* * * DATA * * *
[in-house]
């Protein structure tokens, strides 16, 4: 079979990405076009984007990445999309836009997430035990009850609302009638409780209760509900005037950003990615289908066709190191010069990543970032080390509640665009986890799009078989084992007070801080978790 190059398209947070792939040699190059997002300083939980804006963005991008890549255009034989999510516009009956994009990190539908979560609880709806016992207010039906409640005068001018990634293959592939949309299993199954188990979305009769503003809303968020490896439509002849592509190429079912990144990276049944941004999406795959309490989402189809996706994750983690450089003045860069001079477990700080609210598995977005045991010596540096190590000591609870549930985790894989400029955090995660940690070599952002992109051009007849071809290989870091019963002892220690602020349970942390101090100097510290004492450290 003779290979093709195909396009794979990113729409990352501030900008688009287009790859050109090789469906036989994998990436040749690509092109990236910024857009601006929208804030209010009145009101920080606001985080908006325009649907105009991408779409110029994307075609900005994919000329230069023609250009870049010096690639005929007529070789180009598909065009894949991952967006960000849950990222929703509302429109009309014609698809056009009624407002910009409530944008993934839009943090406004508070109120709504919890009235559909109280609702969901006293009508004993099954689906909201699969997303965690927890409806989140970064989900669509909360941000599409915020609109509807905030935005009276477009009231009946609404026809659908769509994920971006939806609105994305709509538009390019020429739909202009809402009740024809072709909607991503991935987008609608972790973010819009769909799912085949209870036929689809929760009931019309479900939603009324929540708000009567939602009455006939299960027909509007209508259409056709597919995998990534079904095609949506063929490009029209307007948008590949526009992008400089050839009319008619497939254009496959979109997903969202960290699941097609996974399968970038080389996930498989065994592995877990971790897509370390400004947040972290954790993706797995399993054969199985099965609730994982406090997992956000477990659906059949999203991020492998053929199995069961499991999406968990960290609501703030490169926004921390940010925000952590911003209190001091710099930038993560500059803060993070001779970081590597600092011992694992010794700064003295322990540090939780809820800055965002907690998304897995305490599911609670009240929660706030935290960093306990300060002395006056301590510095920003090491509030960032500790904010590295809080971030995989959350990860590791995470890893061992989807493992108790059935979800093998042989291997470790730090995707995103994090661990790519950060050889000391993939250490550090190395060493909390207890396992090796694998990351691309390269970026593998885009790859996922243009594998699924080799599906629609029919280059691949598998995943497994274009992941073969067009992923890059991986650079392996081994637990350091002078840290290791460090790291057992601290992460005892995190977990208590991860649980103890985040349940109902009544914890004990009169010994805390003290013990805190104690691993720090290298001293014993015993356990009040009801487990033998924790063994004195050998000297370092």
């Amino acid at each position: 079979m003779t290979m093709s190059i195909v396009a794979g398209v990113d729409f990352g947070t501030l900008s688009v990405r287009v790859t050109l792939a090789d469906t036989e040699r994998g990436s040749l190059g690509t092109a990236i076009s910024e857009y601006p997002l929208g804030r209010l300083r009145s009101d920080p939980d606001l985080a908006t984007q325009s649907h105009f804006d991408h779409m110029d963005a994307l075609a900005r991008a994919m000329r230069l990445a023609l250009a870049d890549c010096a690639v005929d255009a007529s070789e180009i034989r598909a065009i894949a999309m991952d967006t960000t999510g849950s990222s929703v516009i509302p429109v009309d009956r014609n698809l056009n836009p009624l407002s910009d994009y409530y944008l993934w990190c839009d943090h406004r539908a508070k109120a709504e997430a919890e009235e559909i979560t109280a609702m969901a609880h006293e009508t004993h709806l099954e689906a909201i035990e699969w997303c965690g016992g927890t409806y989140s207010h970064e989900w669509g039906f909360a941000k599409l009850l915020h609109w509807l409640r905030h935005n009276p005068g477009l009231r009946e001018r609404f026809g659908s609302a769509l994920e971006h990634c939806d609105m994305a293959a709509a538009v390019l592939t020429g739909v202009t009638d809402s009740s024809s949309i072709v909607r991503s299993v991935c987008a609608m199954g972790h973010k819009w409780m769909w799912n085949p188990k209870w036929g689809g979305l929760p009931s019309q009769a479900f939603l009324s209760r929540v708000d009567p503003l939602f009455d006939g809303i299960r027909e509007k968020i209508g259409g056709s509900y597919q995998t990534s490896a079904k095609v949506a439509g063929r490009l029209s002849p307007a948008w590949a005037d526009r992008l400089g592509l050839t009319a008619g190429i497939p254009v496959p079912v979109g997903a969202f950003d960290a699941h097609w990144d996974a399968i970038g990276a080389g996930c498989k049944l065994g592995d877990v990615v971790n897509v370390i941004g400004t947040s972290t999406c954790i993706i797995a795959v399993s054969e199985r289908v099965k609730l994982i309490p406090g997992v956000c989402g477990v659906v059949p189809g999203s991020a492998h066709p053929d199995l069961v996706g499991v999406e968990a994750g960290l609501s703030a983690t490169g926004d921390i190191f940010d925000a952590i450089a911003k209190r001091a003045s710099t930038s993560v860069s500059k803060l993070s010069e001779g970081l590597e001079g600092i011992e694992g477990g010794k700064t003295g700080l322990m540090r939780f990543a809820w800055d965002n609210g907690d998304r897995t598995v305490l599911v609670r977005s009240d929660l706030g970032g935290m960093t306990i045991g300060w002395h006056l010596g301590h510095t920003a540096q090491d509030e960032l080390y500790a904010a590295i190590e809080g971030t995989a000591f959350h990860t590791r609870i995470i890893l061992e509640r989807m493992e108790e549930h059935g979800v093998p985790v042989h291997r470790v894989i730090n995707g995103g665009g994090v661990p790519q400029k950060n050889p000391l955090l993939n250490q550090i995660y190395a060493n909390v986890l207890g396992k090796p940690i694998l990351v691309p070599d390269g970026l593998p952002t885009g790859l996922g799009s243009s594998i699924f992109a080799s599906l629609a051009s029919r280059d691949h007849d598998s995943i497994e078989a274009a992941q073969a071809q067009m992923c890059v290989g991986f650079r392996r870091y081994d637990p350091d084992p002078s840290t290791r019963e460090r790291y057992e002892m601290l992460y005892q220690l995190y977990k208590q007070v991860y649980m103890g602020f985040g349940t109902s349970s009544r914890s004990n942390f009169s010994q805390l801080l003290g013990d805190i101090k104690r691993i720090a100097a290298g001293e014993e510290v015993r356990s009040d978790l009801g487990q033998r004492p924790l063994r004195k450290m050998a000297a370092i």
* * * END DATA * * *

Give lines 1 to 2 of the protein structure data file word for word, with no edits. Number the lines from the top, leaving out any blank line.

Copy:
[in-house]
């Protein structure tokens, strides 16, 4: 079979990405076009984007990445999309836009997430035990009850609302009638409780209760509900005037950003990615289908066709190191010069990543970032080390509640665009986890799009078989084992007070801080978790 190059398209947070792939040699190059997002300083939980804006963005991008890549255009034989999510516009009956994009990190539908979560609880709806016992207010039906409640005068001018990634293959592939949309299993199954188990979305009769503003809303968020490896439509002849592509190429079912990144990276049944941004999406795959309490989402189809996706994750983690450089003045860069001079477990700080609210598995977005045991010596540096190590000591609870549930985790894989400029955090995660940690070599952002992109051009007849071809290989870091019963002892220690602020349970942390101090100097510290004492450290 003779290979093709195909396009794979990113729409990352501030900008688009287009790859050109090789469906036989994998990436040749690509092109990236910024857009601006929208804030209010009145009101920080606001985080908006325009649907105009991408779409110029994307075609900005994919000329230069023609250009870049010096690639005929007529070789180009598909065009894949991952967006960000849950990222929703509302429109009309014609698809056009009624407002910009409530944008993934839009943090406004508070109120709504919890009235559909109280609702969901006293009508004993099954689906909201699969997303965690927890409806989140970064989900669509909360941000599409915020609109509807905030935005009276477009009231009946609404026809659908769509994920971006939806609105994305709509538009390019020429739909202009809402009740024809072709909607991503991935987008609608972790973010819009769909799912085949209870036929689809929760009931019309479900939603009324929540708000009567939602009455006939299960027909509007209508259409056709597919995998990534079904095609949506063929490009029209307007948008590949526009992008400089050839009319008619497939254009496959979109997903969202960290699941097609996974399968970038080389996930498989065994592995877990971790897509370390400004947040972290954790993706797995399993054969199985099965609730994982406090997992956000477990659906059949999203991020492998053929199995069961499991999406968990960290609501703030490169926004921390940010925000952590911003209190001091710099930038993560500059803060993070001779970081590597600092011992694992010794700064003295322990540090939780809820800055965002907690998304897995305490599911609670009240929660706030935290960093306990300060002395006056301590510095920003090491509030960032500790904010590295809080971030995989959350990860590791995470890893061992989807493992108790059935979800093998042989291997470790730090995707995103994090661990790519950060050889000391993939250490550090190395060493909390207890396992090796694998990351691309390269970026593998885009790859996922243009594998699924080799599906629609029919280059691949598998995943497994274009992941073969067009992923890059991986650079392996081994637990350091002078840290290791460090790291057992601290992460005892995190977990208590991860649980103890985040349940109902009544914890004990009169010994805390003290013990805190104690691993720090290298001293014993015993356990009040009801487990033998924790063994004195050998000297370092």